42 Year Old Mungara Wins Singapore Marathon
The dream life of Kenneth Mungara continues, with another marathon victory, this time in the Standard Chartered Marathon Singapore, Sunday morning. It was already unlikely that the 42 year old Kenyan would ever have to work behind a barber’s chair again. But another $50,000 prize ensures that; unless of course, he wants to open a chain, and show the youngsters how to do it.
That was pretty much the scenario on Sunday morning. Running against men up to 20 years younger, Mungara stayed with the group of a dozen East Africans for just 10 kilometres, before striking out by himself, and building up an unassailable lead, which had stretched to two and half minutes at the finish.
The expected hot and humid conditions that prevail in Singapore almost all year round inevitably kept the times slow, and although he said that he had set out at the 5am start (already 28C) with a will to break the course record of 2.11.25, set by compatriot Luke Kibet six years ago, Mungara came home in 2.16.42, with colleagues David Tarus and Charles Kanyao following in 2.19.07 and 2.19.18 respectively.
“I targeted the course record,” he said immediately afterwards. “But there was no one to help me. I was hoping someone would come along and push me. I’m still happy, but not very happy. It was very hot, but there was no problem. Next time I hope we can get four or five guys together. Next time, I would do better. It’s my last race of the year, so now I can go home to celebrate, and enjoy Christmas”.
It was Mungara’s second victory in Singapore, four years after his first; but so successful has been his latterday career, that the native of Limuru, some 50 kilometres north-west of the capital, Nairobi, has now won nine of his 15 marathons since 2007, with three second places and a third, and boasts a best of 2.07.36 from Prague three years ago.
Mungara was only enticed into running in his mid-30s, by the young marathoners who would come to his salon for a shave. “I looked at those little guys, and thought, I can beat them. But they were really tough, so I couldn’t at first. I couldn’t even train with them. I trained by myself, and after a while I went to a half-marathon, but I had to drop out. But I saw my mistakes, and I learned”.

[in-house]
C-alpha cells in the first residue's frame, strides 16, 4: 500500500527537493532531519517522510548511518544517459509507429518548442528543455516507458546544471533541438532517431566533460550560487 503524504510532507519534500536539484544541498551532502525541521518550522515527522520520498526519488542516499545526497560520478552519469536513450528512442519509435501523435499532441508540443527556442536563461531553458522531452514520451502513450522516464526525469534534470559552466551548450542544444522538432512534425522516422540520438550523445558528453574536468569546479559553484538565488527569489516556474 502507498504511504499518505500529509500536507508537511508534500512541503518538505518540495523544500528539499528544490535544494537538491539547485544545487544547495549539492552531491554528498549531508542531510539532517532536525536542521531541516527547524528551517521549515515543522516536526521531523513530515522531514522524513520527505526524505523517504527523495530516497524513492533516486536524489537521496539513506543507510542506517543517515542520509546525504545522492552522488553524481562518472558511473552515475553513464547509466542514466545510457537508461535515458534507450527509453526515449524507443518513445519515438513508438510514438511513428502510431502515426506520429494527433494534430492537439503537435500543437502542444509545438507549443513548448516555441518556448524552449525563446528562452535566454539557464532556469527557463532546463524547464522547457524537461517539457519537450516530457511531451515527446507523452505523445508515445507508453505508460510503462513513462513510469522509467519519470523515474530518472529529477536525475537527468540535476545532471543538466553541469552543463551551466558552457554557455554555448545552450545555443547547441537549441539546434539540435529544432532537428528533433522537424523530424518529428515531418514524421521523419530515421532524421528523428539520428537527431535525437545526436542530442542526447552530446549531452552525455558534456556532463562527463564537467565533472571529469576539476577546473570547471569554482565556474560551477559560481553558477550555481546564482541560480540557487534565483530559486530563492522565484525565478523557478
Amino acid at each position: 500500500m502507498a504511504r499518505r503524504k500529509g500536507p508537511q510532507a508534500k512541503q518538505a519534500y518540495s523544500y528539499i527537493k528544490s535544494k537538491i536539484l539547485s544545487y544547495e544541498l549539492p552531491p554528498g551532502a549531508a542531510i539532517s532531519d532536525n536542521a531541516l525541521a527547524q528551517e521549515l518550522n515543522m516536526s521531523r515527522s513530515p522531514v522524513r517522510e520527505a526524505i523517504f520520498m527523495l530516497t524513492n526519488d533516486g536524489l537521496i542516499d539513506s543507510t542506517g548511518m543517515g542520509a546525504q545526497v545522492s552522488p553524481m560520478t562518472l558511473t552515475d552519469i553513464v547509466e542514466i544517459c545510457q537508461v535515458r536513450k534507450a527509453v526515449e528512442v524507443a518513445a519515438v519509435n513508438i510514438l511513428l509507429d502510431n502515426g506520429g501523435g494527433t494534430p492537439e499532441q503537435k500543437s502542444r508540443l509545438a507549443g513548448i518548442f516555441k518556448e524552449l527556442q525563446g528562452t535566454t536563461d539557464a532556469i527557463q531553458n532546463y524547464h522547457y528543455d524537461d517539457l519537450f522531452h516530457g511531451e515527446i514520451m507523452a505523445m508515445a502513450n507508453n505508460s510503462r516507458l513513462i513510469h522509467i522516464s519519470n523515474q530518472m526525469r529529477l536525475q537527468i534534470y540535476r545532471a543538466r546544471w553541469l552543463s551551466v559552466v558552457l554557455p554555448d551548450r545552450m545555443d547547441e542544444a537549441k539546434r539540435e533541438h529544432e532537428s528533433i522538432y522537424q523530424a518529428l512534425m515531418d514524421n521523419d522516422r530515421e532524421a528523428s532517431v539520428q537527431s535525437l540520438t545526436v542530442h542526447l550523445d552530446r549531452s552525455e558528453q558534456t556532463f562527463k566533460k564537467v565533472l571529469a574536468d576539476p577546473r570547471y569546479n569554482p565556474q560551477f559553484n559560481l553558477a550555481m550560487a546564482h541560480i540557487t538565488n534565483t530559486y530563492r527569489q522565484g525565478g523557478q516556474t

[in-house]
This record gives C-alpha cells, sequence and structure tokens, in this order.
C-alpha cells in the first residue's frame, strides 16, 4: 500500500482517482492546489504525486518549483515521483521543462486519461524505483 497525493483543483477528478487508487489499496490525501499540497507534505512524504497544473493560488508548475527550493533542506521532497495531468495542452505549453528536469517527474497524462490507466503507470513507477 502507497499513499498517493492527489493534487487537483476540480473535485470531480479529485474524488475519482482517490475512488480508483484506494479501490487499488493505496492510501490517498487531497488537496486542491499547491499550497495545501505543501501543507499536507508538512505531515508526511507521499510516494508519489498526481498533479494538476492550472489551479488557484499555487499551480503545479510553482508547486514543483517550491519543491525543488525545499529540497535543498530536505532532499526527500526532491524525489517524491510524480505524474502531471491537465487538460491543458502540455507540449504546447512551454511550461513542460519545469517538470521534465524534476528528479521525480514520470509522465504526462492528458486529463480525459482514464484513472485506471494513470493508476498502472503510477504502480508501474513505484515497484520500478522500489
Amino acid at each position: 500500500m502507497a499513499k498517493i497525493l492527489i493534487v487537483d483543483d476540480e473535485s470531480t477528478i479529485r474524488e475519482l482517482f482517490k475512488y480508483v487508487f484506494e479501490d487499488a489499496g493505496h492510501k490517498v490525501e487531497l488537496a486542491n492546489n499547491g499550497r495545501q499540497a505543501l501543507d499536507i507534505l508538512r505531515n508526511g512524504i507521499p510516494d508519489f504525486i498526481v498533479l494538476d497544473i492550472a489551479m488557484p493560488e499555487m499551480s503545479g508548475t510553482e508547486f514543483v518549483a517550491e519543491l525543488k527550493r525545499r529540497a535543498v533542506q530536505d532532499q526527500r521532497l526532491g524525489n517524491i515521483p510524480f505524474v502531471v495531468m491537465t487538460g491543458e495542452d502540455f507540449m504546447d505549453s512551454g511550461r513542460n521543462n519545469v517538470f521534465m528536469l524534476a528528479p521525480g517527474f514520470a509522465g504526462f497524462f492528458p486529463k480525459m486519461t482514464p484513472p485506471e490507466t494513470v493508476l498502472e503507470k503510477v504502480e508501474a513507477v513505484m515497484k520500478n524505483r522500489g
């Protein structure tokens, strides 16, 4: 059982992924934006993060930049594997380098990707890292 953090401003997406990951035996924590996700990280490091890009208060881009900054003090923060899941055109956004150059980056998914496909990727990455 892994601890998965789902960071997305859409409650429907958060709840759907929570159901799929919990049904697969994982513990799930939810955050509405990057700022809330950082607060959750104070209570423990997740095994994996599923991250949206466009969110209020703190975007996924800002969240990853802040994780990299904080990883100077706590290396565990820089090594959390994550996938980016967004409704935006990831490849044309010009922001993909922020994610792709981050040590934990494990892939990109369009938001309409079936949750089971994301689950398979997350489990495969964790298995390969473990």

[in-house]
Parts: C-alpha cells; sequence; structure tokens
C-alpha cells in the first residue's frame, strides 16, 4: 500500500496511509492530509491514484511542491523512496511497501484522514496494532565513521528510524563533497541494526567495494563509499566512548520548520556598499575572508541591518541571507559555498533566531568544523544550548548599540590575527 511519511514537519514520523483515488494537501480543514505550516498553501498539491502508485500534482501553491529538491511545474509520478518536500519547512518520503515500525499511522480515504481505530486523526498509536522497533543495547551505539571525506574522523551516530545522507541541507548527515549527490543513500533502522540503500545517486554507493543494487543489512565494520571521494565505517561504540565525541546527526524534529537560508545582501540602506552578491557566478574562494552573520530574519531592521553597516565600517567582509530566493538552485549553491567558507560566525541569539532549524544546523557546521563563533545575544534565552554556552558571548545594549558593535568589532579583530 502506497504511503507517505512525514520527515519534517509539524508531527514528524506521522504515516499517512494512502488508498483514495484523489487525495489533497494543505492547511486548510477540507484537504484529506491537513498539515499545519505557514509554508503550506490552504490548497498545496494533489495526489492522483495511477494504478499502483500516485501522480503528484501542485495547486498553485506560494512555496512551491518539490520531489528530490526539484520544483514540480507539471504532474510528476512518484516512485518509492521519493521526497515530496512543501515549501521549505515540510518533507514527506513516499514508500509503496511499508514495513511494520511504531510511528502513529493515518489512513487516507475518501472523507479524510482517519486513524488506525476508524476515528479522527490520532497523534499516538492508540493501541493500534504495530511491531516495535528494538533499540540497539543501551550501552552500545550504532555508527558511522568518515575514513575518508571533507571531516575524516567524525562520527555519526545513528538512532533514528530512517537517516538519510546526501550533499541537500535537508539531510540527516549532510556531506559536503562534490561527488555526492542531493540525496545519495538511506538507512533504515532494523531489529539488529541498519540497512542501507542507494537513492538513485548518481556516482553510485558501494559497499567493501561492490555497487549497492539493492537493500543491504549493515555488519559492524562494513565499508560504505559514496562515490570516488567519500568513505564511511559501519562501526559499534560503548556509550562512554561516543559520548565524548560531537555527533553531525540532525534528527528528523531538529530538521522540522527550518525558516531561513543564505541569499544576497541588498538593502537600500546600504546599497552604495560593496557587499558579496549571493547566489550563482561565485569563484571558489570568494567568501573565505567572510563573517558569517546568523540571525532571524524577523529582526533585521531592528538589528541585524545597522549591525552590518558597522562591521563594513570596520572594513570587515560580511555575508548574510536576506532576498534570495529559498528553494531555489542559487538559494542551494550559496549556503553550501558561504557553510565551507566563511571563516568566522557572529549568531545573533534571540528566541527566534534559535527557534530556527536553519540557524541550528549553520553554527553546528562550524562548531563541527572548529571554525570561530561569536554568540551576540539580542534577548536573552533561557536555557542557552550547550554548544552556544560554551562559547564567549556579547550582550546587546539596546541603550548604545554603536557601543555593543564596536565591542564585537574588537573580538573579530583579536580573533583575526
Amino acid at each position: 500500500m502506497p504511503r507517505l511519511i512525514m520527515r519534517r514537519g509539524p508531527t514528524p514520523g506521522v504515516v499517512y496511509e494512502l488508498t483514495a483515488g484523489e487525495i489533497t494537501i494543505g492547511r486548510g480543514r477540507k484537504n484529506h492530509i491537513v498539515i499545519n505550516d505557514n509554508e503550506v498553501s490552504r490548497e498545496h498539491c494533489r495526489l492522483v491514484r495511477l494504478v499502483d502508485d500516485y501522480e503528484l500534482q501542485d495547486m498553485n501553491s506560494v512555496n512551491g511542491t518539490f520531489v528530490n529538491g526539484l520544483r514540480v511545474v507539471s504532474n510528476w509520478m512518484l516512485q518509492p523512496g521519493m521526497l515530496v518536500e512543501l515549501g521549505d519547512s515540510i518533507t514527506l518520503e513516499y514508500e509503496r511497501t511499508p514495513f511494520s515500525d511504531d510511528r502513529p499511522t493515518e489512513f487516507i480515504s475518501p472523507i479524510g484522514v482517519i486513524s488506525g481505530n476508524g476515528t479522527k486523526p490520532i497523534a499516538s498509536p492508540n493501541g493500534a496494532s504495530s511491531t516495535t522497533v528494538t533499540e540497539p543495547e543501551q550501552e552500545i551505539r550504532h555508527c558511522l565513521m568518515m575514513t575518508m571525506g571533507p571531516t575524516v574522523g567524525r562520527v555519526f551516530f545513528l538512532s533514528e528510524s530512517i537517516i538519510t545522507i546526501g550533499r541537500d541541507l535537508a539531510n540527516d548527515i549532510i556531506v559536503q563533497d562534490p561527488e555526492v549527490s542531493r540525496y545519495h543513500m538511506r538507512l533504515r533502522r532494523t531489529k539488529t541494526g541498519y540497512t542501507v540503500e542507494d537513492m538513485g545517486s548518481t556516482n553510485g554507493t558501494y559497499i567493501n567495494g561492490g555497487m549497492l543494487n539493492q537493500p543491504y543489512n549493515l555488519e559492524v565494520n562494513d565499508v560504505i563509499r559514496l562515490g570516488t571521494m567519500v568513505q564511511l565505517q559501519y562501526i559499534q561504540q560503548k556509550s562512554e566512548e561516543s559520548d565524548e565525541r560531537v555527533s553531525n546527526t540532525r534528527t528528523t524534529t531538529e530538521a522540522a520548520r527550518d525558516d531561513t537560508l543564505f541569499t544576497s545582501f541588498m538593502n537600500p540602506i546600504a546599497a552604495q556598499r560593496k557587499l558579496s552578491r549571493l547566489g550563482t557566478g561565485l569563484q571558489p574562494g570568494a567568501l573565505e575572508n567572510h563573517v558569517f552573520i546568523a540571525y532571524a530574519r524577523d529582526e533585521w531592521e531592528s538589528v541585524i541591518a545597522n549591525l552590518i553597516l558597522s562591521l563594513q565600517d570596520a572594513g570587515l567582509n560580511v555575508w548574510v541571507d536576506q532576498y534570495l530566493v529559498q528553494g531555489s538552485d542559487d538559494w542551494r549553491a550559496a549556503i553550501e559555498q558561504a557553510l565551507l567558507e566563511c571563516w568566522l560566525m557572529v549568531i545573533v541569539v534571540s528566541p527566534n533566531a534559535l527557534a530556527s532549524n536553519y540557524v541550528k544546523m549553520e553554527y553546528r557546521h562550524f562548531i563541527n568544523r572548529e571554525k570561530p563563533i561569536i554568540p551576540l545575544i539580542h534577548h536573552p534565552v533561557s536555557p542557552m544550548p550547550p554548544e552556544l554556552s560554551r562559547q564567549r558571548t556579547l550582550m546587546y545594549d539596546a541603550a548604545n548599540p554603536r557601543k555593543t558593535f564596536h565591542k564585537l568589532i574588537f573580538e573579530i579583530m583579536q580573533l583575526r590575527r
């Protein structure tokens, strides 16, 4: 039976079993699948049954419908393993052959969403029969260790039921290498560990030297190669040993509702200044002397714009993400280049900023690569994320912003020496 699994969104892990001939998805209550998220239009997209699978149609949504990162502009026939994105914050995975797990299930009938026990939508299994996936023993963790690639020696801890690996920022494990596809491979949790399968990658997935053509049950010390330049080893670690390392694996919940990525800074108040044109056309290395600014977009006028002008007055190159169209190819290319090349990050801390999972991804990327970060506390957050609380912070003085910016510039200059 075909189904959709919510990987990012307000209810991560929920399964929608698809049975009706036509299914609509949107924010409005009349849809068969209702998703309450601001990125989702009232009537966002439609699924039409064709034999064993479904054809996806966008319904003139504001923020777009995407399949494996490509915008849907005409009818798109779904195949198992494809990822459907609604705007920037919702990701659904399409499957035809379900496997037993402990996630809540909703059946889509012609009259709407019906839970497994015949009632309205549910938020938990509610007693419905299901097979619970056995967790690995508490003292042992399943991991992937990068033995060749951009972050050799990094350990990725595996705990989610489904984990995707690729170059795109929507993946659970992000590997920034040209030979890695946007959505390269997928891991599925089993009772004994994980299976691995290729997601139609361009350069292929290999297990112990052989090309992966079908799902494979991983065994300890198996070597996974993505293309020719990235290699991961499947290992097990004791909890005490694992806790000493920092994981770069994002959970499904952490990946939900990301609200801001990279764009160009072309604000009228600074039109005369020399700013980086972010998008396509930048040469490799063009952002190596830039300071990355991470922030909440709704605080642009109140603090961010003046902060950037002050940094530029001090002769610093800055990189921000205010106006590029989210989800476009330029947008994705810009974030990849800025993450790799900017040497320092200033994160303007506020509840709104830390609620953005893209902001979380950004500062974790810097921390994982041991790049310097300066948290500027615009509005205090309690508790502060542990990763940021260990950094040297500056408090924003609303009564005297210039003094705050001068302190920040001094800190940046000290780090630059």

Waganesh Amare didn’t have time to make any mistakes in the women’s race. The young Ethiopian was only enlisted for the race at the last moment, as a replacement. Underlining a theory that you come down from altitude either several days or none before a race, Waganesh only turned up the night before, barely slept, due to the 5am start, then coped with everything the well-matched field threw at her, before running away from her last rivals after 39 kilometres. She quickly did she accelerate over the final three kilometres that she won by close to a minute, in 2.46.54, with Kenyans Elizabeth Chemweno and Pauline Wanganui second and third respectively, in 2.47.50 and 2.4859. “I wasn’t expecting it be this hot,” said Waganesh, via top-class interpreter, Haile Gebrselassie, “so that’s why I waited so late to make a move to win”.
As for Geb himself, he simply wasn’t expecting the competition to be so hot. He had spent the majority of the two previous days, fulfilling speaking and coaching engagements, and thought he might get an easy ride in the 10 kilometres. But Solomon Keter had other ideas. Fresh from a personal best of 29.04, for a Hong Kong all-comers record one week earlier, and fully acclimatised to the region, Keter ran away from his Kenyan colleague, Thomas Maritim, and Gebrselassie in the final stages of the race, at which point temperatures had topped 30C (86F).
“That’s the worst humidity I’ve ever experienced” said Gebrselassie. “I came here to enjoy myself, I wasn’t prepared. I didn’t expect the Kenyans. Next year, I’ll come just to run, and I’ll be prepared”.
|10||Kennedy KIPROO LILAN||KEN||2:27:25|
|6||Jane J KIPTOO||KEN||2:51:48|